|An estimate based on preliminary state data suggests that motorcycle fatalities decreased for the second consecutive year in 2014, the Governors Highway Safety Association said May 20, but the total number of fatalities is shockingly high and suggests there is much work to be done when it comes to improving safety for motorcyclists across the nation. Motorcycles account for only 3% of the vehicles on the road, but motorcyclist deaths account for 14% of motor vehicle-related deaths in the United States.
“We are glad to see a continued decrease in motorcyclist fatalities, but the number of motorcyclist deaths on our roadways is still unacceptable,” Kendell Poole, GHSA chair and director of the Tennessee Office of Highway Safety, said in a news release.
The Spotlight on Highway Safety report, published annually by the GHSA since 2010, provides early analysis based on data submitted by all 50 states, plus the District of Columbia, for the first nine months of the previous year. This year’s report projects that the final motorcyclist fatality figure for 2014 will be 4,584. That’s a drop of 1.8% from the 4,668 reported in 2013 and one of only three such decreases since 1997.
The figures alone might make it appear as if motorcycle crashes are a far smaller concern than car crashes; for comparison’s sake, there were 35,244 fatal car crashes in 2013. But the overall trends of car and motorcycle safety have taken disturbingly different paths. While general motor vehicle fatalities are 28% lower than they were a decade ago, motorcyclist fatalities are 26% higher.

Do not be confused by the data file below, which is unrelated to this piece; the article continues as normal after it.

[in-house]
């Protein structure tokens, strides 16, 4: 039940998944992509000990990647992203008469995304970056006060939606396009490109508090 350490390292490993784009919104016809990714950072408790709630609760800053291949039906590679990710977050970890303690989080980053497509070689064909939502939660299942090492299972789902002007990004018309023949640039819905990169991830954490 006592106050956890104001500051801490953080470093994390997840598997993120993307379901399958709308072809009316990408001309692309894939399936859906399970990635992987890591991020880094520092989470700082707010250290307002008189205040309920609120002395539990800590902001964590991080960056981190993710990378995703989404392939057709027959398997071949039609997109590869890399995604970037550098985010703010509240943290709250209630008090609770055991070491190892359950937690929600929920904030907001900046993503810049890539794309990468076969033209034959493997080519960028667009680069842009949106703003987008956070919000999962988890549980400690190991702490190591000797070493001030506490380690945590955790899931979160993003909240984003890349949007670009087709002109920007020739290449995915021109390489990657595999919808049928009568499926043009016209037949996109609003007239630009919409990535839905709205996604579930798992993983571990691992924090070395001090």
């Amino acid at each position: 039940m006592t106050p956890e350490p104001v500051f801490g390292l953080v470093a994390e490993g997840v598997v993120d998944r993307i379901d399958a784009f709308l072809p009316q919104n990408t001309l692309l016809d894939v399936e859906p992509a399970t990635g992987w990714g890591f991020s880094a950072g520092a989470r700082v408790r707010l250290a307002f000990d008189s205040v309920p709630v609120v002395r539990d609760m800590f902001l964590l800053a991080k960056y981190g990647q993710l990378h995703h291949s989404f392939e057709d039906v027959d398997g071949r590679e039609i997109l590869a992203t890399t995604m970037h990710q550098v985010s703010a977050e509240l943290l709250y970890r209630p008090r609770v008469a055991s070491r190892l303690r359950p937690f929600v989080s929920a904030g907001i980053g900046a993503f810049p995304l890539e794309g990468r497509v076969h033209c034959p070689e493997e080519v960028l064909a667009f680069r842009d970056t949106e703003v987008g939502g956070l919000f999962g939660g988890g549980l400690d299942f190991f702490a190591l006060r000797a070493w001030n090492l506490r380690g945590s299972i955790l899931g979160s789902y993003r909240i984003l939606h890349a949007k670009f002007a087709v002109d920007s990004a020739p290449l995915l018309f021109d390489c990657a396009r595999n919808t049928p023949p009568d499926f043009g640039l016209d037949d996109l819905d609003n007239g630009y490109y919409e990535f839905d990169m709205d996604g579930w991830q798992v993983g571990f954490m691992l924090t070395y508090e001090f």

Numerous safety improvements have been made to passenger vehicles in recent years, and policies such as graduated driver licensing have caused accidents and fatalities to decline for these kinds of vehicles.
There’s little evidence, on the other hand, that there’s been any significant reduction in risk for motorcyclists over a similar period of time; fluctuations in fatalities may, in fact, have more to do with the number of motorcycles being purchased and weather patterns. Given that motorcycle sales were up 8.2% in the first quarter of 2015, it’s very possible fatalities could increase again.
Currently, only 19 states and D.C. require all riders, regardless of age, to wear helmets.
Reducing alcohol-impaired driving, enforcing speed limits, ensuring proper licensing for motorcyclists and educating other drivers on how to safely share the road could all reduce fatal crashes, the report suggests.
But ultimately, it simply can’t be denied that motorcycles are not as safe a mode of transportation as cars. Motorcyclists are 26 times more likely to lose their lives on the road, per mile driven, than occupants of passenger vehicles.
“Motorcycling remains a dangerous pursuit,” the new study concludes.